Does a hypnotic trance cause this dynamics? Perhaps it is more accurate to say that in a hypnotic trance I am able to pay close attention to the subtle meaningful ongoing natural dynamics of my mind/body. As I am fully supported into paying closer attention to the dynamics of my embodied self, a healthy positive feedback is established, which increases their resonance while allowing me to register into awareness their significance. If I make myself quiet enough to listen, the creative inner intelligence of my mind/body will be freer to affect change, bring balance, clear blockages and release what is no longer useful.
Rather than constantly talking over my somatic self, I am openly receiving the communication. This is a fundamental step, it not only opens the channels which allow for that communication to become clearer, it also develops our capacity to being ok and comfortable with that communication, making it potentially smoother and gentler rather than harsh and violent. This is a necessary skill and a fundamental resource for our development. If we listen to our embodied voice, if we give it space, it doesn’t have to shout. When it shouts, we get a panic attack, we can’t sleep, our shoulder aches, our neck gets stiff, we feel our heartbeat race when we are in a public space, we can’t speak in front of an audience without freezing, and so on.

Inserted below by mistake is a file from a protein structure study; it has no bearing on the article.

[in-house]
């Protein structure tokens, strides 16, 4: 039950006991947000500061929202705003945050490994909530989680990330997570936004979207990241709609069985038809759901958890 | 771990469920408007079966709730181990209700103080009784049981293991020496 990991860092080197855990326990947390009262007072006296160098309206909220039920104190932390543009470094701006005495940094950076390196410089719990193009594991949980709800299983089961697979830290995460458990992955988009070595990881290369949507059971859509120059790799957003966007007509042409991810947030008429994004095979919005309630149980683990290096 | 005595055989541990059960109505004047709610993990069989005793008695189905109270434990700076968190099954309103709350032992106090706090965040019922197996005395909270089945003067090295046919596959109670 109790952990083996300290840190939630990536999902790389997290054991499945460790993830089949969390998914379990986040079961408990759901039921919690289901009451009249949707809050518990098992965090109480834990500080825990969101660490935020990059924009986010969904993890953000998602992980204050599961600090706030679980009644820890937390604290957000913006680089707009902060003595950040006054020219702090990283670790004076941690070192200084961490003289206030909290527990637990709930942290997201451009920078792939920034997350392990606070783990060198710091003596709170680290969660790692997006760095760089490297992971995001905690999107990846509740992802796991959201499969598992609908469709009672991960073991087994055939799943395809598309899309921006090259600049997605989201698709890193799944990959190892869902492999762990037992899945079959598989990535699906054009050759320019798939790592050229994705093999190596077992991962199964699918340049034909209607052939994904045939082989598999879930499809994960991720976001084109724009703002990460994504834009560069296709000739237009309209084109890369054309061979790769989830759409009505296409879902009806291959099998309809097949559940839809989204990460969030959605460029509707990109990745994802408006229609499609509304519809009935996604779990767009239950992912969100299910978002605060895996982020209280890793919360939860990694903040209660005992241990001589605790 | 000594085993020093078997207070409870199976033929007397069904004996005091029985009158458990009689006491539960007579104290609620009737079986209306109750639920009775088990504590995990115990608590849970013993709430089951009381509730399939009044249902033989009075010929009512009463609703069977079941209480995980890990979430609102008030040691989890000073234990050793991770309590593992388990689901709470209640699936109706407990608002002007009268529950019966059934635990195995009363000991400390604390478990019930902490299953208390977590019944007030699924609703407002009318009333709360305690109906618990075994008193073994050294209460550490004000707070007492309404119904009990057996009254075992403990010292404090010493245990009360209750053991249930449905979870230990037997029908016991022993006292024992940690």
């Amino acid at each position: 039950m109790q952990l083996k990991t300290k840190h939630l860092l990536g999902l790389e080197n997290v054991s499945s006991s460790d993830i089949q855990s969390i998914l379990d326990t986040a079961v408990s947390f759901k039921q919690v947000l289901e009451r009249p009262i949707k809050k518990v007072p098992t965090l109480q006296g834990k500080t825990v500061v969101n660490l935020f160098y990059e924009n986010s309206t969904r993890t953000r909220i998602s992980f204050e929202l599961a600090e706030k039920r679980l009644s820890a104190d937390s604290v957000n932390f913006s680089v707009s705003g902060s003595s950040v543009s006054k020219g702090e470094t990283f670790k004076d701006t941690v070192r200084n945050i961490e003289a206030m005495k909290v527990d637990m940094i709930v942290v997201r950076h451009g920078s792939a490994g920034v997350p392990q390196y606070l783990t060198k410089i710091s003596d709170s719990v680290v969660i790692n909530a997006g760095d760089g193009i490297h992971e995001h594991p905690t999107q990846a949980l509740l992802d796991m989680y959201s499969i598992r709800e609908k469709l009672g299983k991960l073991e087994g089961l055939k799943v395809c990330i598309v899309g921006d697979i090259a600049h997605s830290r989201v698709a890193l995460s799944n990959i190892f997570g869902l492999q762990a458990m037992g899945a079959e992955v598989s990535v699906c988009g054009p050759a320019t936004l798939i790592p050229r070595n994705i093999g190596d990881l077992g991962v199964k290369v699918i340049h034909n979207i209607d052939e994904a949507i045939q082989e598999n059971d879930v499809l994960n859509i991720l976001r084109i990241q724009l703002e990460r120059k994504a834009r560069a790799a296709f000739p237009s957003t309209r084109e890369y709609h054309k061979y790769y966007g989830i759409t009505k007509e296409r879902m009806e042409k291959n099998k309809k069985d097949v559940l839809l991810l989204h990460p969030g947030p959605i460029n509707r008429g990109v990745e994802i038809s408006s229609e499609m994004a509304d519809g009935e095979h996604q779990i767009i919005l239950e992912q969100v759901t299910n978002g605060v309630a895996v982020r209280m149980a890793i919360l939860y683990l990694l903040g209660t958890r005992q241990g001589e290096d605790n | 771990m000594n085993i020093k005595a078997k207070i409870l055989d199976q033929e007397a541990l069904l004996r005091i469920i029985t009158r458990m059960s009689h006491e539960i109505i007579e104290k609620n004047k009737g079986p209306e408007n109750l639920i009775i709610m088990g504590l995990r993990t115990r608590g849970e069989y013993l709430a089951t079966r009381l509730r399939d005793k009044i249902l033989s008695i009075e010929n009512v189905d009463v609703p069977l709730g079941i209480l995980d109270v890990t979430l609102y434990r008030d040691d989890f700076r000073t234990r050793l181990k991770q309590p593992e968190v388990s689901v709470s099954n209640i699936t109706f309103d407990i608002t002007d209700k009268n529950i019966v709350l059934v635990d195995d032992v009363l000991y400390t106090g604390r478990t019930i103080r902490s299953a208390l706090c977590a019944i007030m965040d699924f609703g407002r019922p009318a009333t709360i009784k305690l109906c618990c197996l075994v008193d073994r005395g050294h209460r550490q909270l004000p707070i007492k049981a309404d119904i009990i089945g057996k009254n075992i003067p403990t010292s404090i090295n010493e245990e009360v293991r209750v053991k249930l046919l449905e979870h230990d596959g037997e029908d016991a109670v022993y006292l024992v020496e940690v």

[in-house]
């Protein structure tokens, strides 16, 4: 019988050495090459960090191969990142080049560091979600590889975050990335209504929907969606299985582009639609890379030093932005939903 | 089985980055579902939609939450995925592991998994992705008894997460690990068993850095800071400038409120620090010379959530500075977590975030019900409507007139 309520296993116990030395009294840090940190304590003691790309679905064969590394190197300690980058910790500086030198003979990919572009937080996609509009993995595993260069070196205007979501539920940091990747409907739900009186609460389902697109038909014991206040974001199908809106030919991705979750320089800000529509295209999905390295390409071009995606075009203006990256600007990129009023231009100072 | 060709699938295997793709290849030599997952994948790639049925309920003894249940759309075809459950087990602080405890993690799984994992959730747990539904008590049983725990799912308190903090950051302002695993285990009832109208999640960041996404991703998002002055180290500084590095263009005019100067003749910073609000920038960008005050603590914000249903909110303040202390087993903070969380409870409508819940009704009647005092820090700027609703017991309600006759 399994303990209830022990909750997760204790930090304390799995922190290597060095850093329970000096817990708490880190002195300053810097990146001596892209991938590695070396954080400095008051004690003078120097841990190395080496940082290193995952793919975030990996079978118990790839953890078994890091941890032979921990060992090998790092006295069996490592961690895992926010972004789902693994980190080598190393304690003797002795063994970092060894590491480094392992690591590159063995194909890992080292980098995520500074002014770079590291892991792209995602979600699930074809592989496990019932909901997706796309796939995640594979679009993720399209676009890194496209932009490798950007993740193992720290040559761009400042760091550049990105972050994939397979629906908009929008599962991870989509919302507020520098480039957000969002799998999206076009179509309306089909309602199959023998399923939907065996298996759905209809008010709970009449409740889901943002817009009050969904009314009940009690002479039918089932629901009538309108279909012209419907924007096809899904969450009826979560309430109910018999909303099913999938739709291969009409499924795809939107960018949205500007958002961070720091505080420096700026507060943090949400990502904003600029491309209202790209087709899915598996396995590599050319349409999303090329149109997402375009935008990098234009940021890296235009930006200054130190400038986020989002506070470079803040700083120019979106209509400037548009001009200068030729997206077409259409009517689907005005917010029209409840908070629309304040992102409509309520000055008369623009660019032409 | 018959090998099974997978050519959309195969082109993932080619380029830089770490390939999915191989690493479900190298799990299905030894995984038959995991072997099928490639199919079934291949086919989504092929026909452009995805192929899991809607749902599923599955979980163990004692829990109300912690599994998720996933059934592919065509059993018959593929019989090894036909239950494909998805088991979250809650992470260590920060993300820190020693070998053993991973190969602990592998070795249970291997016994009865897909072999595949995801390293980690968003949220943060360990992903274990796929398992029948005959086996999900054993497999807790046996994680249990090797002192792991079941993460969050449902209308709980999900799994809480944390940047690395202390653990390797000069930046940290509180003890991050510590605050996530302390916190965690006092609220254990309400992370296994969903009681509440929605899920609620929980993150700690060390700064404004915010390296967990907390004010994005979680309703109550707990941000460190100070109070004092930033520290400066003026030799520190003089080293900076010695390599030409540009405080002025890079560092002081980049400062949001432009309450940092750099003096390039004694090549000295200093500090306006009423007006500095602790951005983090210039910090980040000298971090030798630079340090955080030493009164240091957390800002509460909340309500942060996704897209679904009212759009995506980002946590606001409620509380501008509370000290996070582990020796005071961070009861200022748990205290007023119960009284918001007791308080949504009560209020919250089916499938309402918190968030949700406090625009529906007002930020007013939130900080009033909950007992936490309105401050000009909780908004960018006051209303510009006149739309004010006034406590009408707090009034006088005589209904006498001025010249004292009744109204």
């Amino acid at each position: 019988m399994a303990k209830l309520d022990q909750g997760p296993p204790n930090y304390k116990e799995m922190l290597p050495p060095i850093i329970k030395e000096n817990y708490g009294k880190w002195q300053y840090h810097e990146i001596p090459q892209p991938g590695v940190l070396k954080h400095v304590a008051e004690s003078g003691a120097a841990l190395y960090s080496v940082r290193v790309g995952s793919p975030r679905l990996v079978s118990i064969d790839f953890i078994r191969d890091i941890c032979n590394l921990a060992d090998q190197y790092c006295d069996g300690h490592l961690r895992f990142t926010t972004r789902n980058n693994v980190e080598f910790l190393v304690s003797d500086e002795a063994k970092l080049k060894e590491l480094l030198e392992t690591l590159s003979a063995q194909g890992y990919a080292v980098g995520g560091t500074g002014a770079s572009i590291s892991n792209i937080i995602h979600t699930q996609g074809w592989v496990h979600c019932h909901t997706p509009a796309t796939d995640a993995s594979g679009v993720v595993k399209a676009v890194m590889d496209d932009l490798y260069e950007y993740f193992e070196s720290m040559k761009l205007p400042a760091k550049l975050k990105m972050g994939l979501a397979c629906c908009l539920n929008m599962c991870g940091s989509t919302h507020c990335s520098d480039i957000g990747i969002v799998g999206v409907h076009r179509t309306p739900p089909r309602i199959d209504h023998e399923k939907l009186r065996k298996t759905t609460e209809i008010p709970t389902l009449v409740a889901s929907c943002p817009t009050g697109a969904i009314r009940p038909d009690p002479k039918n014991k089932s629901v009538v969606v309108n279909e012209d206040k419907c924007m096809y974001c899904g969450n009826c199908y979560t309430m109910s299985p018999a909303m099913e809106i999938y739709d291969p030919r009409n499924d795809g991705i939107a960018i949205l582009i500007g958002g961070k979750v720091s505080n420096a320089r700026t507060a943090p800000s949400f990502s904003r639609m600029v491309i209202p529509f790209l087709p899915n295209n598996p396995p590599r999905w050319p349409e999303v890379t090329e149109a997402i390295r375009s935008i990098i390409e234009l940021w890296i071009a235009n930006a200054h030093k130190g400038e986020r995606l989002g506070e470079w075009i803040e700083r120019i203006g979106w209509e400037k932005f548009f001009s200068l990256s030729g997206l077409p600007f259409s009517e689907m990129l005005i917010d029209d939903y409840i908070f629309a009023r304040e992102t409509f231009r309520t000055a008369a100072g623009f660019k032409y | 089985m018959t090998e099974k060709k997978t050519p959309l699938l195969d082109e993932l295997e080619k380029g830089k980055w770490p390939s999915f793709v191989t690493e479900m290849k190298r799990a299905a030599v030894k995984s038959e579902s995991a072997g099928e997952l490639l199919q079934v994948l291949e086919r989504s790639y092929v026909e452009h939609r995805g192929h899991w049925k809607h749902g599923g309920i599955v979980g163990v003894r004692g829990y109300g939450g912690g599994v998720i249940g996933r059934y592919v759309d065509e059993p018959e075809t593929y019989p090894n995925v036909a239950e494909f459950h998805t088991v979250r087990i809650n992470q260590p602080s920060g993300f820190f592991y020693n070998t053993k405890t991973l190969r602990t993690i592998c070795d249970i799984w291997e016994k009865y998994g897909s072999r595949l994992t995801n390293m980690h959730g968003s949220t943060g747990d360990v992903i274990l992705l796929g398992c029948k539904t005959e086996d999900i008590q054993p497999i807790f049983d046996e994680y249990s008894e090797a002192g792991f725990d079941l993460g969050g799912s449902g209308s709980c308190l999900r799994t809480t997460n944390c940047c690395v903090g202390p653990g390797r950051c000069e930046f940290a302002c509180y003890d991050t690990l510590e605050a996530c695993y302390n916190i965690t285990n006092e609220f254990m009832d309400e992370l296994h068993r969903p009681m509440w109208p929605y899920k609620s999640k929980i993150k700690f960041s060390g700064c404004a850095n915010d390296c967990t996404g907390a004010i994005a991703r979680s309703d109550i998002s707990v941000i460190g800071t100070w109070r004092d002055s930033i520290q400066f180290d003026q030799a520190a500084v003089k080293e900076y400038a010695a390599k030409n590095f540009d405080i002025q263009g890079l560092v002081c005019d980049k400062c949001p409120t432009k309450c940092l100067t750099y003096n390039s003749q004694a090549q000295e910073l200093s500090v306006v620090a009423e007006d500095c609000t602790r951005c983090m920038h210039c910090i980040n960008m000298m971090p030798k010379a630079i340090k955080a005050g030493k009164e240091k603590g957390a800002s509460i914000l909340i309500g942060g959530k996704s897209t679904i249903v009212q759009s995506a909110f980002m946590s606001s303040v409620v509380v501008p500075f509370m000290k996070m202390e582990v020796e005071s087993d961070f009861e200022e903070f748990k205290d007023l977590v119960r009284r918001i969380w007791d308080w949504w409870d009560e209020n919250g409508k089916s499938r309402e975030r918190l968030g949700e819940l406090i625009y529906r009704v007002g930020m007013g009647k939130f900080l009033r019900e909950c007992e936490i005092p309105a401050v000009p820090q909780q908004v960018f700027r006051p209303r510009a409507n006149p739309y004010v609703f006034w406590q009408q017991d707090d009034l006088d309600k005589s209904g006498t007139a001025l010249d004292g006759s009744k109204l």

And so we start walking on the long meaningful mesmerising challenging scenic route of our healing. Our healing is our understanding, not a conceptual understanding but a somatic tuning in to the awareness of who we are and how our experience relates to us meaningfully. When we listen, we allow those gaps and cracks which often create an inner felt sense of disconnection and void to start filling up, we become fuller, even though we might feel lighter. And yes it sounds a bit like magic and it is pretty magical, so is everything else you experience every day really, if you just pay attention.
Image : Vishnu sleeping upon his multi-headed serpent Shesha over the ocean of consciousness from Sage Merkandeya's Ashram and the Milky Ocean (folio 5 from the Durga Charit, Jodhpur, ca. 1780-90, Mehrangarh Museum Trust).